News

WHAT IS THE FUTURE NOW FOR QUALITY ARCHITECTURE, DESIGN & ART IN HOSPITALS?

1 July 2010

The following extracts have been taken from a recent report on BBC2’s The Culture Show. In the current financial crisis there is little optimism to be found for the future. So here is a little ray of sunshine for all who are involved in the development and improvement of healthcare environments. Personally we have come through two recessions and we plan to make it three! Quality design doesn’t have to cost the earth and we aim to continue creating bright, modern displays, portraying the proud history and heritage of our hospitals and the communities they serve. We know that Britain’s dogged spirit and the courage of the people has always shone through in times of hardship – and that shows clearly on all the history displays we have worked on for hospitals. So take heart and battle on!

The Culture Show – BBC 2, Thursday 3rd June 2010. Reporter, Tom Dyckhoff

This report features award winning new hospital architecture, hospital art and their impact on the health of patients. The main focus is CircleBath by Foster & Partners, but also features Stobhill Hospital in Glasgow, Kentish Town Health Centre and The Evelina Children’s Hospital at St Thomas’s in London, by Hopkins Architects.

Dyckhoff about CircleBath, …. “it looks like a cool boutique hotel littered with art….. this isn’t just a hospital, it’s an art gallery, but it’s not just there to look pretty, it’s there to make you relax, and once you relax you get better quicker”.

“There are no signs, a deliberate ploy ….. afterall it just takes the sight of the sign, ‘Oncology’, to make you nervous”.

“It’s easy to forget that this is a functioning hospital. But attention to design detail can make a crucial difference to the lives of patients. Research consistently shows that a positive environment during treatment lowers stress levels, lowers heart rates, which in turn lessens bleeding during operations, and can also cut back the amount of drugs required during recovery.”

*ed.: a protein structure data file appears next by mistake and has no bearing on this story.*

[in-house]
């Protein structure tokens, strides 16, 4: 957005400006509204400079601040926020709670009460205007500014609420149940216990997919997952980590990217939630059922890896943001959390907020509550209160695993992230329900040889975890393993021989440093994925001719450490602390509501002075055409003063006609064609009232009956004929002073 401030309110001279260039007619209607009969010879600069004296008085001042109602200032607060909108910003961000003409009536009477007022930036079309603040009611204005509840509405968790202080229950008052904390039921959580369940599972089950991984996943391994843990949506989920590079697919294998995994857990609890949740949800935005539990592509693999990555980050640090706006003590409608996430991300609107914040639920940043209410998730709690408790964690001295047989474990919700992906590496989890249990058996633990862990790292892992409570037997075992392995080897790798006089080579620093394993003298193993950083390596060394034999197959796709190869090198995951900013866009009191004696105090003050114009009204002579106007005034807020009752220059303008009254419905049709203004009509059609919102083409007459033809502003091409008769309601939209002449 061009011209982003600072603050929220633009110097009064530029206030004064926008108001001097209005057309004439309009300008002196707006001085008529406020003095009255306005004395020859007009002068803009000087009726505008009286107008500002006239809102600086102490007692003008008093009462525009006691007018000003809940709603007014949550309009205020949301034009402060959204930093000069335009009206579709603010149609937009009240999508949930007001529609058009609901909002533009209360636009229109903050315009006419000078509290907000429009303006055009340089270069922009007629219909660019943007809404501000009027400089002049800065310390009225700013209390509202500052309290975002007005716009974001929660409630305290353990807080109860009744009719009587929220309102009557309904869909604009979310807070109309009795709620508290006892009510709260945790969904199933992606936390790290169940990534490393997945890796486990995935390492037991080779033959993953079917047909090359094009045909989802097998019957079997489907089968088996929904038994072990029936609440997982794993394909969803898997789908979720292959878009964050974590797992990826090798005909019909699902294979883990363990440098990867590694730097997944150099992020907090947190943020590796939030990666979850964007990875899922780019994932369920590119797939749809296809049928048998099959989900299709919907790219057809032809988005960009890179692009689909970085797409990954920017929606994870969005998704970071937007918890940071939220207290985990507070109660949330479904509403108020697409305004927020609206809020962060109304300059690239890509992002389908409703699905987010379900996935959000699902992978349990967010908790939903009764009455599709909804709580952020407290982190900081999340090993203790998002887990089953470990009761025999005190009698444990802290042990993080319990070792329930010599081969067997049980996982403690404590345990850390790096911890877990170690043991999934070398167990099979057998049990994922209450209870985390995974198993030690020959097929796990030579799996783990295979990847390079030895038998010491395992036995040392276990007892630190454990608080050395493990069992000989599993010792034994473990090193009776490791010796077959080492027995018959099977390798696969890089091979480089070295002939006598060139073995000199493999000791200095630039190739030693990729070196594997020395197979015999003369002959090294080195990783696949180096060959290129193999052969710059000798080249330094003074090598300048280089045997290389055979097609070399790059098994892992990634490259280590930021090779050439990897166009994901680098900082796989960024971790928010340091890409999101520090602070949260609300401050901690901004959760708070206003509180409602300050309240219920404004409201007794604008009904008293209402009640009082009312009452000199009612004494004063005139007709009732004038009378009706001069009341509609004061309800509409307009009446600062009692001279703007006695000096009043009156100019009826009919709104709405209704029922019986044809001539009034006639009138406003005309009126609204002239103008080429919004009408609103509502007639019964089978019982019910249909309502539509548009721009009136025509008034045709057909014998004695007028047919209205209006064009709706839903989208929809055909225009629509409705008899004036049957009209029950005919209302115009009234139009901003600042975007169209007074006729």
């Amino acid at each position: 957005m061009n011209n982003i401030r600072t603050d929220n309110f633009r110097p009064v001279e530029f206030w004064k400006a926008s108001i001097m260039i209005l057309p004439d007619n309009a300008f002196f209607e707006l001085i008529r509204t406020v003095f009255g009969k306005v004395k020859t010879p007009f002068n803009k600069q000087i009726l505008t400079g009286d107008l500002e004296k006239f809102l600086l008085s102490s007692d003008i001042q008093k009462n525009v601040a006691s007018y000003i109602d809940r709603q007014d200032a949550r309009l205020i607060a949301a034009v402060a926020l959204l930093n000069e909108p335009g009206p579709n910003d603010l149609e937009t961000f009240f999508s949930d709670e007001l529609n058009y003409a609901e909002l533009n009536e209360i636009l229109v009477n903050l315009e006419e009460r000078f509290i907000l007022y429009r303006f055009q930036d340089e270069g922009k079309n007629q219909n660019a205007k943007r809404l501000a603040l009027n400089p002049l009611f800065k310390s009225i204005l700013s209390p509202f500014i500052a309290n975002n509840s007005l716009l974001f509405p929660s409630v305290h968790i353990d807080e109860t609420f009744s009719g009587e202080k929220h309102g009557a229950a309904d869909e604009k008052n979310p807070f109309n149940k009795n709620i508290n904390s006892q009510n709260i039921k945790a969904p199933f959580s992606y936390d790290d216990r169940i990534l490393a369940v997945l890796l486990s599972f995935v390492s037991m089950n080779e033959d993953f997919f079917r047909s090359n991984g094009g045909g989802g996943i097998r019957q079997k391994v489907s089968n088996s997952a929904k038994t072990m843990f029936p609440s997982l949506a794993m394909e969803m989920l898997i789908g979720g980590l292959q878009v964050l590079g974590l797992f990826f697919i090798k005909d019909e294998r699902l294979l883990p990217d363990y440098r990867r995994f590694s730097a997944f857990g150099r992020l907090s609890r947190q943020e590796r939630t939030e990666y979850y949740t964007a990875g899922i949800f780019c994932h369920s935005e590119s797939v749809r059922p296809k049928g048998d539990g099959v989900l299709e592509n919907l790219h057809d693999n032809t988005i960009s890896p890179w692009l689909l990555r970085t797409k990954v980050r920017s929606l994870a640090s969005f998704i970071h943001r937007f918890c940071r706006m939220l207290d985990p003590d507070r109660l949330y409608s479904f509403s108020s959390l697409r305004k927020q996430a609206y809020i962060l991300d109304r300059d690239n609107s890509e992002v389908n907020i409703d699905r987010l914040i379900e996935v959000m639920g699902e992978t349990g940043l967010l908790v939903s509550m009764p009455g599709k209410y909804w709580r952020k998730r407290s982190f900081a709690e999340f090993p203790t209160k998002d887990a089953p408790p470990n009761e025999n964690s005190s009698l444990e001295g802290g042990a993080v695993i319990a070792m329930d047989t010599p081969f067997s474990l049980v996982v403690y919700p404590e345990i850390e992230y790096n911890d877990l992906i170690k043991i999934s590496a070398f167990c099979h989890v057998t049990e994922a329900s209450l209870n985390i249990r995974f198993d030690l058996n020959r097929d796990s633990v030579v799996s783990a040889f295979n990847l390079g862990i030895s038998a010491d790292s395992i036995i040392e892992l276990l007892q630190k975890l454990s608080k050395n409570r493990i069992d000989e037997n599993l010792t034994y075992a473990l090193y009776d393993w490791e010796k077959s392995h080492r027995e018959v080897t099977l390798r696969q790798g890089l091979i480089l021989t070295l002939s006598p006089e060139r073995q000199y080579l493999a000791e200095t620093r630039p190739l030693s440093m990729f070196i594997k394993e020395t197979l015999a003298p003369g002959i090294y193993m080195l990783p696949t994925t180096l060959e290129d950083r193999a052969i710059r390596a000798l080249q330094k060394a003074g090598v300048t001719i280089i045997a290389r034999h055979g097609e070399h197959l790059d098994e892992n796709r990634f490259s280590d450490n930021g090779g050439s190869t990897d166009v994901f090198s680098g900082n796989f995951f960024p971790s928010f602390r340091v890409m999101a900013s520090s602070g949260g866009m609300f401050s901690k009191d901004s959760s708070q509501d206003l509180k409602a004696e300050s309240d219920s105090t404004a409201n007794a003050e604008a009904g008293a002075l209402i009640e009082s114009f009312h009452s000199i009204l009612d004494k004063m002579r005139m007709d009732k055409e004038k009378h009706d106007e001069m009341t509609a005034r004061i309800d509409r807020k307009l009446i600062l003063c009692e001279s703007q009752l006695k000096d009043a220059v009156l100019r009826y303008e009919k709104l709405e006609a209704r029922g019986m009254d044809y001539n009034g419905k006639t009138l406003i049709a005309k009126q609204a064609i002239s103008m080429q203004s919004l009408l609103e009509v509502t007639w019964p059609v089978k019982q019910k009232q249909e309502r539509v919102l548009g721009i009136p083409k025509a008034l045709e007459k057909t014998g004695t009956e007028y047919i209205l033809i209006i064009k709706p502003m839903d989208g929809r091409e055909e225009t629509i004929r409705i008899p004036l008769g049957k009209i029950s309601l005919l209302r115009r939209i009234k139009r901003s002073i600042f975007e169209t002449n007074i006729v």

Patient replies ….. “ You don’t feel as if you are in a hospital. It just sets you at ease as soon as you walk in the door.”

Dyckhoff continues ….. “new hospitals like Stop Hill Hospital in Glasgow and the Kentish Town Health centre are winning patient praise as well as architectural awards.

Quotes:

“This hospital cost no more than a standard NHS hospital” Spencer de Grey CBE, Head of Design, Foster & Partners, talking about Circle Bath.

“As the Ancient Greeks used to say, you can’t enjoy good health in a bad building” Andrew Graham-Dixon, concludes at the end of the report.

MAKING HEALING AN ART FORM AT JAMES COOK UNIVERSITY HOSPITAL IN MIDDLESBROUGH

3 November 2009

The healing arts project aims to promote health, healing and a sense of wellbeing for the community through the use of arts and the environment. It stemmed from South Tees Hospital NHS Trust’s belief that the effective delivery of the healthcare does not simply begin and end with clinical treatment but rather by adopting a holistic approach to patient care. Shown above is ‘Of Sea and Stars’ by Laura Johnston created using dichroic glass panels.

Research has shown the thoughtful use of colours, lights, art, texture and performing arts in hospitals can aid a person’s recovery, and create a lasting impression to everyone who visits and works there.

A number of artists have undertaken commissions at The James Cook University Hospital based on the theme of Captain Cook including ‘Cooks Earth’ by Andrew Burton, shown above alongside Woodgate Designs ‘North Riding Infirmary Heritage Mural’. As new developments come along careful attention to the environment and the inclusion of art is an integral part of the planning process.

Up to date we have completed 3 murals that sit alongside the other fantastic artworks at the James Cook. These include murals for ‘The First Cottage Hospital’, ‘North Riding Infirmary’ and ‘Middlesbrough General Hospital’.